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Stanford's goal: to understand protein folding, protein aggregation, and related diseases.

What are proteins and why do they "fold"? Proteins are biology's workhorses -- its "nanomachines." Before proteins can carry out their biochemical function, they remarkably assemble themselves, or "fold." The process of protein folding, while critical and fundamental to virtually all of biology, remains a mystery. Moreover, perhaps not surprisingly, when proteins do not fold correctly (i.e. "misfold"), there can be serious effects, including many well known diseases, such as Alzheimer's, Mad Cow (BSE), CJD, ALS, and Parkinson's disease.

What does Folding@Home do? Folding@Home is a distributed computing project which studies protein folding, misfolding, aggregation, and related diseases. Stanford uses novel computational methods and large scale distributed computing, to simulate timescales thousands to millions of times longer than previously achieved. This has allowed us to simulate folding for the first time, and to now direct Stanford's approach to examine folding related disease.

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Metastasis more likely to occur with clusters of circulating tumor cells rather than single cells
New type of cell movement discovered
Research reveals mechanism behind cell protein remodeling within a family of cancers
How high-fat diets promote intestinal cancer
How premalignant cells can sense oncogenesis and halt growth
Exploiting a common cancer defense shows promise as a new cancer therapy
Targeted therapy for hepatocellular carcinoma using nanotechnology and the thunder god vine
New ESC registries launched on cardiac oncology and ACS
Leading scientists call for a stop to non-essential use of fluorochemicals
Versatile multi-tasking nanoparticles offer a wide variety of diagnostic and therapeutic applications
Acoustic device that separates tumor cells from blood cells could help assess cancer's spread
Sound waves separate tumor and blood cells
Probing cancer's molecular make-up
New approach to treating cancer: personalized radiation therapy during - instead of after - cancer surgery
Knowledge is power: UCLA study finds men who are uneducated about their prostate cancer have difficulty making good treatment choices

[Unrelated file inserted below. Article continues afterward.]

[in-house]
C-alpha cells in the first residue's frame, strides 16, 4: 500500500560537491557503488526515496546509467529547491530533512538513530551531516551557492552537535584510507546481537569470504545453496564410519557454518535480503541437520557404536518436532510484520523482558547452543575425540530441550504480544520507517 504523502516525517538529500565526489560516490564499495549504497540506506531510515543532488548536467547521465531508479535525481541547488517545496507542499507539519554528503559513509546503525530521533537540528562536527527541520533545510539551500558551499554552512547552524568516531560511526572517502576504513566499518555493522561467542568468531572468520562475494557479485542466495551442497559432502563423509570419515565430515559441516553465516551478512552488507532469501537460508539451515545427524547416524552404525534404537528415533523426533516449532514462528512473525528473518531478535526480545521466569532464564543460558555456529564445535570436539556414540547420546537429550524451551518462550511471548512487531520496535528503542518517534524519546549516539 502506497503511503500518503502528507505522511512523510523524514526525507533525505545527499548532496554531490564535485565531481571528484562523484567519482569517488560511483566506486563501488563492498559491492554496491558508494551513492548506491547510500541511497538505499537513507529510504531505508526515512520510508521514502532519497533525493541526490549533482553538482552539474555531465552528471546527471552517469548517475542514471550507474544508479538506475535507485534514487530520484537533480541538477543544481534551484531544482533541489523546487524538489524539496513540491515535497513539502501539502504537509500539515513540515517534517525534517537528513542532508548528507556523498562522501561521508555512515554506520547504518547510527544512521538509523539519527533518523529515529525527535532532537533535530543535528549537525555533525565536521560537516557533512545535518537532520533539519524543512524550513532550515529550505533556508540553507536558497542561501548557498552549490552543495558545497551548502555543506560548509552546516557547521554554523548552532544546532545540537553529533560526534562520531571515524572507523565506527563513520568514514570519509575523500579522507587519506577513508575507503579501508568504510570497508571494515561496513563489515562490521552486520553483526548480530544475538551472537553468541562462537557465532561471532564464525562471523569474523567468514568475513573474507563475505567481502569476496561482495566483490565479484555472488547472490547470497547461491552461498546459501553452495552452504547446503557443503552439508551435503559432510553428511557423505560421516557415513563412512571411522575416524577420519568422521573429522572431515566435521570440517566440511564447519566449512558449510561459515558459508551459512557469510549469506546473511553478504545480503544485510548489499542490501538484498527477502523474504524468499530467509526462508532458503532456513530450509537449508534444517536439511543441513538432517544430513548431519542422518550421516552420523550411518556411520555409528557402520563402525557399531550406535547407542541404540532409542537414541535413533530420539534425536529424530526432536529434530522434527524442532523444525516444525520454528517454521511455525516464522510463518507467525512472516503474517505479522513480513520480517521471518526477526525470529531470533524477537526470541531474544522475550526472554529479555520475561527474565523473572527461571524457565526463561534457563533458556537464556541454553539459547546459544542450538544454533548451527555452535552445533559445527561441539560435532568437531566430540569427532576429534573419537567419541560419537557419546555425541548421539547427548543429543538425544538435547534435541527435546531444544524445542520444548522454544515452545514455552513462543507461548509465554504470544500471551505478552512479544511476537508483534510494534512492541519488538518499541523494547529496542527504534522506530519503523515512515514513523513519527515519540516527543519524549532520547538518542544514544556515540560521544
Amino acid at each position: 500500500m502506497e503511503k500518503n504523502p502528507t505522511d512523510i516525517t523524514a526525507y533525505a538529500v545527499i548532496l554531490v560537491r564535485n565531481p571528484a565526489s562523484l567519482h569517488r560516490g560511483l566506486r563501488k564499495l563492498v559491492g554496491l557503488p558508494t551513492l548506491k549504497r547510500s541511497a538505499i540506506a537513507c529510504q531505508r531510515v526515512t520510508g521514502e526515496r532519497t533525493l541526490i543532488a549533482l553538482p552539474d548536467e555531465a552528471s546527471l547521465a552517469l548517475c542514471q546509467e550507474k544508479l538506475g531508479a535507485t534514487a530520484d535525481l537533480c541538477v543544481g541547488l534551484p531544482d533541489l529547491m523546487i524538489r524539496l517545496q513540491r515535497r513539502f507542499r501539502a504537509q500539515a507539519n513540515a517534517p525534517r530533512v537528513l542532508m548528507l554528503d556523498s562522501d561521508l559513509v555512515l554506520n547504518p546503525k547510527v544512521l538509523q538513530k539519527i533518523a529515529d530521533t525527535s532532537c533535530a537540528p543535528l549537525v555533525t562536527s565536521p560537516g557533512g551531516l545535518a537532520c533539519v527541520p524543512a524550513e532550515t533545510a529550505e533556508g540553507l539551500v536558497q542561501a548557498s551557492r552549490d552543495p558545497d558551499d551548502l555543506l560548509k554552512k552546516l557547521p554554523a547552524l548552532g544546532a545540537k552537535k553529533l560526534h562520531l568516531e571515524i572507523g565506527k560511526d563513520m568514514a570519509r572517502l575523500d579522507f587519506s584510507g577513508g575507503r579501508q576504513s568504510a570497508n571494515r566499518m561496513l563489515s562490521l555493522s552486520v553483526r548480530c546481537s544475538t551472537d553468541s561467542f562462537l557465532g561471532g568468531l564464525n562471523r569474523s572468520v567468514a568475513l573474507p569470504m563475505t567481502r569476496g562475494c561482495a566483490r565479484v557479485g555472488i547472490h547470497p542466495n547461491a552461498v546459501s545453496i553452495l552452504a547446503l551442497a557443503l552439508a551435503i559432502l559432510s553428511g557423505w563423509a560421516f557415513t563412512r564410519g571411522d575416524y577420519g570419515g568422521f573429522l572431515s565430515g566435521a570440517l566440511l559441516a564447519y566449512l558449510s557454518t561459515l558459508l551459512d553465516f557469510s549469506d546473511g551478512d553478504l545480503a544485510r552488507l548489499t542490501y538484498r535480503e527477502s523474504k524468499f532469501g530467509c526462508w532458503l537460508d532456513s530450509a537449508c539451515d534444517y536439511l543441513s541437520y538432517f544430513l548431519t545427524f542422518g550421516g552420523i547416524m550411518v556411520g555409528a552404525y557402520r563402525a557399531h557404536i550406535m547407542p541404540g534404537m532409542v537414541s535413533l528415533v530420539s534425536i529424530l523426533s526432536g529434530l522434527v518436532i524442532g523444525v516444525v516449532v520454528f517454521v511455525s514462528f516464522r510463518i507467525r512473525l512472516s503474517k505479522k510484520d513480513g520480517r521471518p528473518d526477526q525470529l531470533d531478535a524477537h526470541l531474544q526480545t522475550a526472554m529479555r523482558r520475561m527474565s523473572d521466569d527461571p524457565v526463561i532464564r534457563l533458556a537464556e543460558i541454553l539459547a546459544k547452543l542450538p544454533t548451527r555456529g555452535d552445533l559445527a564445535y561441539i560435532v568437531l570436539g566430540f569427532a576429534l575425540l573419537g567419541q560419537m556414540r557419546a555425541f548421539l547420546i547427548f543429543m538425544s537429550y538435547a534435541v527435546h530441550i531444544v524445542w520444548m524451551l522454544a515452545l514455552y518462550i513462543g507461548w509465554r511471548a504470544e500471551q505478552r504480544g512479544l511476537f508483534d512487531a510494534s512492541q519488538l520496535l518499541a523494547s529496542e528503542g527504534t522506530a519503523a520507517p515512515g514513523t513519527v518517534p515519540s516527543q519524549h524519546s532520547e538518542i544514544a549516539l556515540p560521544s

Gentle separation of cells using tilted acoustic tweezers
The epigenetic signature could be key to glioblastoma's therapeutic resistance
Potential for early attack on malaria offered by cancer-fighting drugs
Depression untreated in many cancer patients, new approach could help
Discovery of navigation system used by cancer, nerve cells
New approach developed to identify 'drivers' of cancer
Cutting the liver piece by piece gives hope to patients with cancer that has spread from the intestine
Leukemia and other cancers could be treated more effectively with drug used for DNA repair defects
Study shows a direct correlation between smoking and mortality
Insights into the cancer epigenome have implications for treatment, prevention
Late and early onset Alzheimer's affect brain function in similar way
Memory boosted by electric current to brain: finding has implications for stroke, Alzheimer's and brain injury
Marijuana compound shows promise for treating Alzheimer's disease in preclinical study
Unprecedented detail of intact neuronal receptor should serve as template and guide for the design of therapeutic compounds
Mindfulness training can improve quality of life for memory impaired and their caregivers
Weight loss following bariatric surgery leads to improved brain function, could reduce risk of Alzheimer's in obese people
APOE, diagnostic accuracy of CSF biomarkers for Alzheimer disease
Missing protein associated with early signs of dementia
Research underway to create pomegranate drug to stem Alzheimer's and Parkinson's
Cognitive impairment increases risk of stroke
Retinal thinning can be used as an early marker for frontotemporal dementia, prior to the onset of cognitive symptoms
Cognitive impairment 'associated with a higher risk of stroke'
New mouse line offers new insights for treatments of epilepsy, Alzheimer's
Alzheimer's disease: rAAV/ABAD-DP-6His attenuates oxidative stress induced injury of PC12 cells
Dementia risk increased for obese people in 30s, but reduced for obese seniors
Pulse pressure and elasticity of arteries in the brain mapped for arterial health and aging
Alzheimer's disease: are we close to finding a cure?
Zebrafish help to unravel Alzheimer's disease
Atypical antipsychotic drug use increases risk for acute kidney injury
Examining the brain's chromosomal make-up in relation to Alzheimer's disease
DNA methylation in brain 'linked to Alzheimer's disease'
Researchers find RNA-targeted drug candidate for Lou Gehrig's disease
Understanding of Alzheimer's disease improved by epigenetic breakthrough